Should you buy property without legal access?

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Should you buy property without legal access?I learned this week about 150 acres that was priced at about $300/A. It seems to have a lot of merchantable timber, more than enough to cover the cost of acquisition. But I haven’t had a chance yet to confirm that prospect. It did have two problems.

First, it came burdened with a conservation easement that prohibited any residential construction. I could live with that in a timberland investment. Second, however, was disclosure that it had no legal access. Is being landlocked a deal-killer?

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Well, like so many other things, it depends on the particulars. These no-access deals can be winners or absolute disasters. Only thorough research before submitting a contract will show you where on that continuum you’re likely to land—and even then it can be chancy.

The buyer looking at such a property needs to involve in the pre-offer scoping stage a local real-estate lawyer whose judgment he trusts. You need to be convinced that your claim for an easement will prevail. I’d stop pursuing a property if my lawyer told me the odds in court were 80-20 in my favor—not good enough. Losing this type of case means that you are out the legal costs, still landlocked and probably unable to sell.

On the other hand, I’ve bought landlocked property in another state, negotiated an access easement with the neighbor and made a good profit on the sale of the timber and land. I made sure to get the easement agreement worked out on paper before making the purchase. An access contingency might also be used. Had the adjoining owners not been receptive to my offer, I would not have bought that property. I had no interest in getting into a fight with them.

The general principle in real-estate law is that private property cannot be landlocked, that is, denied reasonable vehicular access from a public road. But states and their courts differ in how this principle is interpreted, and several situations can exist that modify the rule. Things can also get complicated when you are seeking an easement over public land or land that is improved or occupied.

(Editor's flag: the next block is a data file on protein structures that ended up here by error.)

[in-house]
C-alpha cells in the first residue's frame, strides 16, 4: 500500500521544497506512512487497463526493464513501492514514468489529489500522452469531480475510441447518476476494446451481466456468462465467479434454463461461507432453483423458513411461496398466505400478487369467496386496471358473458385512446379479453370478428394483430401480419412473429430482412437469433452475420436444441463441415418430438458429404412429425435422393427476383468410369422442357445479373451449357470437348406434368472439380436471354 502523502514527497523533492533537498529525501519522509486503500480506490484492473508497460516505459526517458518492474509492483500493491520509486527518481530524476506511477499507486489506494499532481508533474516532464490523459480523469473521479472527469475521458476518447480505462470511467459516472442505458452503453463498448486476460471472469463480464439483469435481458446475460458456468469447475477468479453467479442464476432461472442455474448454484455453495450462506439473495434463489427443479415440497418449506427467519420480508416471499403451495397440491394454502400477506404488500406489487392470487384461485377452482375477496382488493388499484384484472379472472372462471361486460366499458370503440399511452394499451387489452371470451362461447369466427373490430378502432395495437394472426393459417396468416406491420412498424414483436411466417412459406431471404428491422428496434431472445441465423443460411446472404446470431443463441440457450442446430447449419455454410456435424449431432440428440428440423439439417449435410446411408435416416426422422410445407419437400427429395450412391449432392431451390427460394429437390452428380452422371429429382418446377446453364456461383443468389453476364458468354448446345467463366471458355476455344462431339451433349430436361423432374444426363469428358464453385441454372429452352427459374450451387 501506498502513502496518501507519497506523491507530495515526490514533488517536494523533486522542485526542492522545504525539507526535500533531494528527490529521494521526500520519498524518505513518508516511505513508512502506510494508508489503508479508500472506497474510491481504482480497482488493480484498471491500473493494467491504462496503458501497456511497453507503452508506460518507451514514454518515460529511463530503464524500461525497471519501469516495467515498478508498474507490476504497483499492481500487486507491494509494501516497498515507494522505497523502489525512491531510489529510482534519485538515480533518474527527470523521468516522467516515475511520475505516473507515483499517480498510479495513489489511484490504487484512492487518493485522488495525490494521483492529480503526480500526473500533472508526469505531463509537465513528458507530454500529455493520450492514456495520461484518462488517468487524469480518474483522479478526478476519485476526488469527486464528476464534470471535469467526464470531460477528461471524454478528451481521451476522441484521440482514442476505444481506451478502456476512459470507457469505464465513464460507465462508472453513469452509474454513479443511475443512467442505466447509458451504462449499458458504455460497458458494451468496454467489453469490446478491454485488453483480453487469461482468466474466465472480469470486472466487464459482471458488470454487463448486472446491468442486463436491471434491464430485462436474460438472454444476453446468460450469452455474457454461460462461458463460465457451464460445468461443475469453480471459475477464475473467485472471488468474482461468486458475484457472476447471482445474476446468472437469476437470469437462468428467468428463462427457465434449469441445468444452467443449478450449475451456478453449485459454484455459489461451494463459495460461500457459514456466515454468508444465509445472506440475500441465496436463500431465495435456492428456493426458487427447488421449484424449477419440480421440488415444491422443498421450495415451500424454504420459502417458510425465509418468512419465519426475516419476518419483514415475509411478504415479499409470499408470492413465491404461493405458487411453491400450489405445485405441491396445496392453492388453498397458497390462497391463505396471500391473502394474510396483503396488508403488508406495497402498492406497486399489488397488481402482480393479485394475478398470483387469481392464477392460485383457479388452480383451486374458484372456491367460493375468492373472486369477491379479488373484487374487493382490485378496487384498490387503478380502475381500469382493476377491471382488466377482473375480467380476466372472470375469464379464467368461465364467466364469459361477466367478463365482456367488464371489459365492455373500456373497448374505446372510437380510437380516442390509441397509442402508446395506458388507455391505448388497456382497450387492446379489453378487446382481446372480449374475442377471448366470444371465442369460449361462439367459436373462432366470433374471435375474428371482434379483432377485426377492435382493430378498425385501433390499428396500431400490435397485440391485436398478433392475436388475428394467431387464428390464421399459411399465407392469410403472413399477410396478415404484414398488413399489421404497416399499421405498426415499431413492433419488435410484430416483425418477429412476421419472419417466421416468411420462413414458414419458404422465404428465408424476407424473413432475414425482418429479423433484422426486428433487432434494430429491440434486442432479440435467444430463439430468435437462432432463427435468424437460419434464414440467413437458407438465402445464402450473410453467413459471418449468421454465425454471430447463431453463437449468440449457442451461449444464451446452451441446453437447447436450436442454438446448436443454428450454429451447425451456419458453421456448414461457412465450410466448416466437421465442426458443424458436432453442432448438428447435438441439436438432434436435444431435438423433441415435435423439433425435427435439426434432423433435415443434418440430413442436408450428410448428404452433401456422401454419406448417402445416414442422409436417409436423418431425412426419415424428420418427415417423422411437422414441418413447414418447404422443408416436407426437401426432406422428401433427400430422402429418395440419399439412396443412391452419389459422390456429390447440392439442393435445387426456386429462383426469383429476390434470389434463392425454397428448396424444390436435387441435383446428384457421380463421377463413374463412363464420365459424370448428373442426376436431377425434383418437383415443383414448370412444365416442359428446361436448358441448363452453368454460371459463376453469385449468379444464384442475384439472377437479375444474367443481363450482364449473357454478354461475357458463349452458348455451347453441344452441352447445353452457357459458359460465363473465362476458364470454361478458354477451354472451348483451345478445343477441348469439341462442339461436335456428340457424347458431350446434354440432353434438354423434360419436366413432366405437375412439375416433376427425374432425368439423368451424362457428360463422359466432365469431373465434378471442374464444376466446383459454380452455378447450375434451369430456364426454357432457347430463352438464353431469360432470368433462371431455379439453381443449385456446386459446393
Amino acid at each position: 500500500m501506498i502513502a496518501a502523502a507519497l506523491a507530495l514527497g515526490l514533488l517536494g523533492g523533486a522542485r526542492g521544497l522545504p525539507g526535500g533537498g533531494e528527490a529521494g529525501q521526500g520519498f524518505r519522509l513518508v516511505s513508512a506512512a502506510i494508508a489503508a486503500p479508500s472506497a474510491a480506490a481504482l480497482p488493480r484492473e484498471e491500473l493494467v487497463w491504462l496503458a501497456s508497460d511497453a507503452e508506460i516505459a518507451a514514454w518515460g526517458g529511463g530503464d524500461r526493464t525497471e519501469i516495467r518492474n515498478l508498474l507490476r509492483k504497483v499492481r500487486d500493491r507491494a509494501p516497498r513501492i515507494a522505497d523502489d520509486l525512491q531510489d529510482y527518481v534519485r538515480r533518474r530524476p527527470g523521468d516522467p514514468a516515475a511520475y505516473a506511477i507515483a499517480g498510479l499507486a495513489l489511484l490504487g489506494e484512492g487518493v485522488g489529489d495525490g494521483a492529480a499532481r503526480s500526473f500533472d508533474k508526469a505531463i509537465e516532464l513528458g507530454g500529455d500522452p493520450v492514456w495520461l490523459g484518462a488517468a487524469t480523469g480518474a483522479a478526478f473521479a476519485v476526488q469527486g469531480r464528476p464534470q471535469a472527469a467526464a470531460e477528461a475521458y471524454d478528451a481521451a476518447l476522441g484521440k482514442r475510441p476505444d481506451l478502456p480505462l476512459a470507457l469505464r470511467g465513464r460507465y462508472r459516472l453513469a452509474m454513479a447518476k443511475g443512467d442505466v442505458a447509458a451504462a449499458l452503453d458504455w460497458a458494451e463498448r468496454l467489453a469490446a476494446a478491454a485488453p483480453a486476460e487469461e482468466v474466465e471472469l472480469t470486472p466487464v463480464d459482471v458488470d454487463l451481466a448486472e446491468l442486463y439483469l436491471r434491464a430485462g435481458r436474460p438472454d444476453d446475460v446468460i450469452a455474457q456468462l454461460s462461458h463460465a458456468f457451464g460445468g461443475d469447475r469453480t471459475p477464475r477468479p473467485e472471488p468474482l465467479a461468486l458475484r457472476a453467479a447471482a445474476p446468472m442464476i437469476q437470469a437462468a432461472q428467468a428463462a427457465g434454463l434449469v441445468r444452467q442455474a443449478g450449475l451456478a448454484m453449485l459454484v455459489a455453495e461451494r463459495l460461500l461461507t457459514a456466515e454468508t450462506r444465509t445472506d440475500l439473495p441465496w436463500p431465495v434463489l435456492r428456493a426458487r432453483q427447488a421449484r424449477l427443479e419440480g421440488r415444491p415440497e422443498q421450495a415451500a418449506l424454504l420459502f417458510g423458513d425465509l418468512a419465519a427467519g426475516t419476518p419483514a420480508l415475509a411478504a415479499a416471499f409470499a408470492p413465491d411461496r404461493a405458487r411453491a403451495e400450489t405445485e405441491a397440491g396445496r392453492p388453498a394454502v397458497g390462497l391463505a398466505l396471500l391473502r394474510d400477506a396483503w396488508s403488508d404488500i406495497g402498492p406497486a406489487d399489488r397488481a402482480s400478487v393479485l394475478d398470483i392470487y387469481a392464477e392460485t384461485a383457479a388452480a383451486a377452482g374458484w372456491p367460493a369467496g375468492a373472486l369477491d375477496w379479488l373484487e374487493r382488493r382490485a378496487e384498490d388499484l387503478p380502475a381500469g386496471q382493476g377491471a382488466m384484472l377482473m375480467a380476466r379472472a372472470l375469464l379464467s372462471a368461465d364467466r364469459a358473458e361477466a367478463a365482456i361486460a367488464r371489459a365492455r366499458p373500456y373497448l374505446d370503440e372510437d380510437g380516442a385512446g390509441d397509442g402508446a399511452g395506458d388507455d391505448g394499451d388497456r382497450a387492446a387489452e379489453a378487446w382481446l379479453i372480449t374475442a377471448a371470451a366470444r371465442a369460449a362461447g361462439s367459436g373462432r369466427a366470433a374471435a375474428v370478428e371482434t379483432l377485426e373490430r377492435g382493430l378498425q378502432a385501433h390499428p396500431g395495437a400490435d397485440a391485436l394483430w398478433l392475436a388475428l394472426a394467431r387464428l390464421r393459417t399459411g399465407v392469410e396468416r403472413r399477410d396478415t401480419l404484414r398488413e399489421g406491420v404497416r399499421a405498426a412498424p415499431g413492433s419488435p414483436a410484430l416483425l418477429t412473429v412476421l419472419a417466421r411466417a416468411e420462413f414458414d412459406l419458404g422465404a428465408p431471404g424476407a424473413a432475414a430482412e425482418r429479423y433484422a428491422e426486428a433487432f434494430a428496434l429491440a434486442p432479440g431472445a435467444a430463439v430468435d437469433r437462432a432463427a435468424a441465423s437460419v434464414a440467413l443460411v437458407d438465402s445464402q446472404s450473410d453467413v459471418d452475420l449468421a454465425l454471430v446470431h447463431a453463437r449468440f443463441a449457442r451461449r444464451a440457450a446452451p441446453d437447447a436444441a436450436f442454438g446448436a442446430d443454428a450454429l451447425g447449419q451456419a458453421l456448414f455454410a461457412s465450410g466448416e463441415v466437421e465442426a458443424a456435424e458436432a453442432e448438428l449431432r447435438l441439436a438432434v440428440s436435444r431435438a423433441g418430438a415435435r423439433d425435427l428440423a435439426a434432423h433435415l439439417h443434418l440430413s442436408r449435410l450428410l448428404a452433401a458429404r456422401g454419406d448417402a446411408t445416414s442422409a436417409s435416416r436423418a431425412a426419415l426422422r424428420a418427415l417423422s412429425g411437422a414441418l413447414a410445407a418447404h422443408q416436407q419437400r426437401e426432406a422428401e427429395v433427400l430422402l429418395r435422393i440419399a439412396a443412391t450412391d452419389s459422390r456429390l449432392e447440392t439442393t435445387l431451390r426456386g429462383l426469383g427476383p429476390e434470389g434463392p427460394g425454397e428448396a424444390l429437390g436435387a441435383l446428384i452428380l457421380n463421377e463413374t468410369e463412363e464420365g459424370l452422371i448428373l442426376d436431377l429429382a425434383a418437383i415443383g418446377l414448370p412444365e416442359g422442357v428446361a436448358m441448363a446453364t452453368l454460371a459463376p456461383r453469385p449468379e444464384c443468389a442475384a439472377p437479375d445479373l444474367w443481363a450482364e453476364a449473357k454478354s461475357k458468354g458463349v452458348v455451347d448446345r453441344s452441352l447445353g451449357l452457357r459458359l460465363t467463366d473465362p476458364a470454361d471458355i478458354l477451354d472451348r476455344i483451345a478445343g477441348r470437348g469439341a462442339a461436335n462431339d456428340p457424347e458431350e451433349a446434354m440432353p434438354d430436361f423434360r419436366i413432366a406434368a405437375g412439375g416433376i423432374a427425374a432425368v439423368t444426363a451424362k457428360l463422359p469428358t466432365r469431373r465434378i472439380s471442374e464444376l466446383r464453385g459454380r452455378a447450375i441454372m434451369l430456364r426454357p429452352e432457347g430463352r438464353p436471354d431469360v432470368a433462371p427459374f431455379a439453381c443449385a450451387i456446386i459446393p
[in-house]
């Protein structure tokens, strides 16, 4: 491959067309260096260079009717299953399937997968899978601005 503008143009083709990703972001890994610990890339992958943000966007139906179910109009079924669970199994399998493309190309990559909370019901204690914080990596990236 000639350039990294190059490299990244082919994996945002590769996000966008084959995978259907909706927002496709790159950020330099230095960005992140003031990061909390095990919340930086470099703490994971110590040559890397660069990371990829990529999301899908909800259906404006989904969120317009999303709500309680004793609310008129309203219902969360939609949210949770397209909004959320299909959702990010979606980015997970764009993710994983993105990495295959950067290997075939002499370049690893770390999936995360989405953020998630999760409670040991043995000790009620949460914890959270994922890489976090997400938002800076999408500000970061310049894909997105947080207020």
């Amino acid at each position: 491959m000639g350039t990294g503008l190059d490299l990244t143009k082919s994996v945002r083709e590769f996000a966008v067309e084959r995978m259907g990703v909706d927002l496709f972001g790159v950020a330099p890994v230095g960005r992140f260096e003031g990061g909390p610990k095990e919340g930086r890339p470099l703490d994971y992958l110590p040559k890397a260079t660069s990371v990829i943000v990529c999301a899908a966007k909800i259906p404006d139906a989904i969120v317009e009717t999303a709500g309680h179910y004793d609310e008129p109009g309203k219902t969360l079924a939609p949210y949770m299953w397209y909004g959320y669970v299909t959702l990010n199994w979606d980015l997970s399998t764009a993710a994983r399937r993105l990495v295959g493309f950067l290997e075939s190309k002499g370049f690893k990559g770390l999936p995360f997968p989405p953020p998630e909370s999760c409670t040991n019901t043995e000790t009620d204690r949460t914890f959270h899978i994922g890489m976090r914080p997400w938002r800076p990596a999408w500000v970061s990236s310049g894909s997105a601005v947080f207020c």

The landlocked party can bring suit against one or more neighbors claiming a right to obtain an access easement by necessity. A court will decide which neighbor (s), if any, should be burdened with this easement, usually by looking back through the deeds to determine the origin of the landlocked tract. An easement would typically be granted over the property from which it came. There are, however, always exceptions.

The landlocked party does not have a right to force an easement over his most convenient route to his property. The easement awarded in court should be that route most justified by the property’s history, which may or may not be the cheapest or easiest for the landlocked owner.

Pre-purchase scoping of the particulars is essential. The lack of an easement may indicate a long-standing dispute between adjoining property owners. This may be a matter of personalities, or it might indicate an absolute refusal by one or more landowners to sell an easement at a fair price to anyone. I’ve run into a situation where the neighbors refused to sell an easement as a tactic to force the landlocked party to sell his parcel to them at a steep discount. The lack of access may also suggest a thorny legal war that needs to be fought, but no one ever wanted to fight it.

Still, you may find that the adjoining neighbor will sell an easement to you, but not to the current owner. That’s an opportunity.

The buyer has leverage over the adjoining landowner to the extent that the law will award him the easement if he seeks it in a lawsuit. If everyone agrees that the buyer will win in court, why would an adjoining owner go to the expense of a losing lawsuit? All I can say is that individuals do not always act on what is their obvious economic interest. I’ve seen both anger and pride trump logic and money.